– and talking of Newcastle, don’t forget…..
Urban Night Feast


Northern men taking cooking lessons? Here’s proof

While looking around for examples of interesting cookery courses going on in the north, I came across this snippet from my Northerner colleague Martin Wainwright who claims to have unearthed something of a gender shift in the culinary arts.

He writes about the Cooking School at Dean Clough.

“A fish-cooking course last month had men as half the students, compared with a usual ratio of 80 percent women to 20 percent men, and it wasn’t a series of sessions in how to run a fish-and-chip shop (historically more of a male occupation, though not exclusively). Indian cookery courses have also seen more men involved, as have the ‘Taste of..’ adventures into global cuisine which the school runs on Monday evenings.

“Organisers have had a look at bookings and concluded that women buying a course as a gift is partly responsible, a good way round the familiar problem of men expressing great enthusiasm to have a go, knowing that they will be refused because of the probable mess and incompetence. The school’s chef manager Matthew Benson-Smith also suggests that there may have been a bit of ‘Look how clever he is..’ goading in front of TV sets at home, as celebrity hunks show off their cooking skills.”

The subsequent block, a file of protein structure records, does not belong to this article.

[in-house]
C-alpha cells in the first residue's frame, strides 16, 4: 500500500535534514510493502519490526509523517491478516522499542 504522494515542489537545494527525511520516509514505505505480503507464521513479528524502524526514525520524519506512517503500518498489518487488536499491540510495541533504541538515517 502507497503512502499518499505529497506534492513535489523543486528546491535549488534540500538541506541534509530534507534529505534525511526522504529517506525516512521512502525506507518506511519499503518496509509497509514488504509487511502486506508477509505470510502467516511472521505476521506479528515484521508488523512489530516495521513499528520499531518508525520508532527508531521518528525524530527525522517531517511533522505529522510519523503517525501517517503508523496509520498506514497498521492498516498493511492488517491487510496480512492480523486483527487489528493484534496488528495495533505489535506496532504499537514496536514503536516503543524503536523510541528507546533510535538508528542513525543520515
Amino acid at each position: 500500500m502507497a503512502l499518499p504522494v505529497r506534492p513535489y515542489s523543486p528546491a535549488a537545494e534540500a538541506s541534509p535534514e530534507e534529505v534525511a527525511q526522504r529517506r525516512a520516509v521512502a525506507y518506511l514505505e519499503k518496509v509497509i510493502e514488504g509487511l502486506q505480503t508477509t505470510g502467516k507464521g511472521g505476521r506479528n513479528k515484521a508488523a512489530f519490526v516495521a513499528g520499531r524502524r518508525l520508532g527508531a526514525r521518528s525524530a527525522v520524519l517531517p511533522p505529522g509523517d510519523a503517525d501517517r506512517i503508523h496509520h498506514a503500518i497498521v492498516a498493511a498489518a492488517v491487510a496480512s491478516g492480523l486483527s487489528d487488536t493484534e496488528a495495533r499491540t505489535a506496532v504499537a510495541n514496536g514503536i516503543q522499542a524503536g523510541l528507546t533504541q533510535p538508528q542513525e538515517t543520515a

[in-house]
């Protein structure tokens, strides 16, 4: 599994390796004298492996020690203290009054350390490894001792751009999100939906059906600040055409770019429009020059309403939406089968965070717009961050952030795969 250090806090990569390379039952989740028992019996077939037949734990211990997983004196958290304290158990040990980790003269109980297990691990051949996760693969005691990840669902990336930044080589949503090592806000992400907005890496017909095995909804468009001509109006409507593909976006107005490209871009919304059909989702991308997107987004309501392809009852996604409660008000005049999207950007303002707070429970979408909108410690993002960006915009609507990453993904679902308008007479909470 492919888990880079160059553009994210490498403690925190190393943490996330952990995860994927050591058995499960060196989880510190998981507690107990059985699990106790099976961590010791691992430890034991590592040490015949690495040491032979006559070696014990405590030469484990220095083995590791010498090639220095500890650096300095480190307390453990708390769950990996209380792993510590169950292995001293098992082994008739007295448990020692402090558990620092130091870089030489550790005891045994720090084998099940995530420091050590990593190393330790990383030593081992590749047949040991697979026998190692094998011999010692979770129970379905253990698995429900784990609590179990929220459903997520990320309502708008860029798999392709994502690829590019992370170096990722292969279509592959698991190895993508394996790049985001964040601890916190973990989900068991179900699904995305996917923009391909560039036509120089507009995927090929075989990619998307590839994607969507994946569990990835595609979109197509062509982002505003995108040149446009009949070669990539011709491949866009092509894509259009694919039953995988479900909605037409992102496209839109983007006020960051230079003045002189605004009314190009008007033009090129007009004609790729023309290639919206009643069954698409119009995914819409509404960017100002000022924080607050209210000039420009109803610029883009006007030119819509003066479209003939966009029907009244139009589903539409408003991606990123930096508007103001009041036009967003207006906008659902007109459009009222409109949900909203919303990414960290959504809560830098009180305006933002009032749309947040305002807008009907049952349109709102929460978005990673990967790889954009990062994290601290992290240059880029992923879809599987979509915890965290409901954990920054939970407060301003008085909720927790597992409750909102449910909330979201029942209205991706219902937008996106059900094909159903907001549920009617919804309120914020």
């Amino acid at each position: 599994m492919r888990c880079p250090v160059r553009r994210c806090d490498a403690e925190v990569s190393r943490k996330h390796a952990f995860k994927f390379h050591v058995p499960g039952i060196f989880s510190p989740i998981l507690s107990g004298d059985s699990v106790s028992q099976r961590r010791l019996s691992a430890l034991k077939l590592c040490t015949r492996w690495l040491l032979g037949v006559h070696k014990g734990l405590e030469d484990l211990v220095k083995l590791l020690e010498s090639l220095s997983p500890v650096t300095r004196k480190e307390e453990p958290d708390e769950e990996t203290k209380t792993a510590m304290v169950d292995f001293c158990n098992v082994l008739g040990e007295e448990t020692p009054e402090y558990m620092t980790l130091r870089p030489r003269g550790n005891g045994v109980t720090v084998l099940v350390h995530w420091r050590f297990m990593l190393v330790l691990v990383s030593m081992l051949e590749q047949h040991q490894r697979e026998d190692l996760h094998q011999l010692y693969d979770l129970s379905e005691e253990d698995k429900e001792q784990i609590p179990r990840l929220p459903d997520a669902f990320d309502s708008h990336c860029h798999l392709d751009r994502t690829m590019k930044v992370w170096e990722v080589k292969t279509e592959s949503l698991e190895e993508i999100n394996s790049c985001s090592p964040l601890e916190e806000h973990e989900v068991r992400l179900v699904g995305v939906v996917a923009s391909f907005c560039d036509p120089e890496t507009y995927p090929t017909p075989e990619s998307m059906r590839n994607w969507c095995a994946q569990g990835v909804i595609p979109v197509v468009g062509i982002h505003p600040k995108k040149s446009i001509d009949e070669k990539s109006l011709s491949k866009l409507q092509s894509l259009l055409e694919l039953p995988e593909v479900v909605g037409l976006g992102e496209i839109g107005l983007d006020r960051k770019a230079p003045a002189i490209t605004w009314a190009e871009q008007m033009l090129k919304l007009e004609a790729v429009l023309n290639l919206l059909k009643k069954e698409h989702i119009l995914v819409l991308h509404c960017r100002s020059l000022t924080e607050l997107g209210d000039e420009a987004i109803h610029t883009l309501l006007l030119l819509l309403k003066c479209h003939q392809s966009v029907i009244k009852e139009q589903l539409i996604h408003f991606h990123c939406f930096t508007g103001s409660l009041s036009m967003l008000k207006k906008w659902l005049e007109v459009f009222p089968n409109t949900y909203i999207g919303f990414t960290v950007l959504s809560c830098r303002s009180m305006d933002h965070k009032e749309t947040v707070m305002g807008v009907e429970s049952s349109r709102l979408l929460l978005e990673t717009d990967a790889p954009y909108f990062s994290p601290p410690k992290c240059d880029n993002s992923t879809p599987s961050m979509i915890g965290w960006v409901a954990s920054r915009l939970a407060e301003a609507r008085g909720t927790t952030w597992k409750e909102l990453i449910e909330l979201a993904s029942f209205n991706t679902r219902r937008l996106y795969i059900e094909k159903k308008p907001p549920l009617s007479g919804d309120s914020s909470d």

You can read the full article here. Is this a kitchen revolution? I’d love to hear details of any more schools, courses or from people who have attended any such across the north of England. Please do drop me a line or comment below.

The woman who is baking her way around the world

bakesToday is, as I’m sure you’ll all know, world baking day when a global bakeathon will be taking place to share the joy of cakes. So what better day could there be to introduce you to the intrepid Lauren Prince who is attempting a journey around the world in 80 bakes.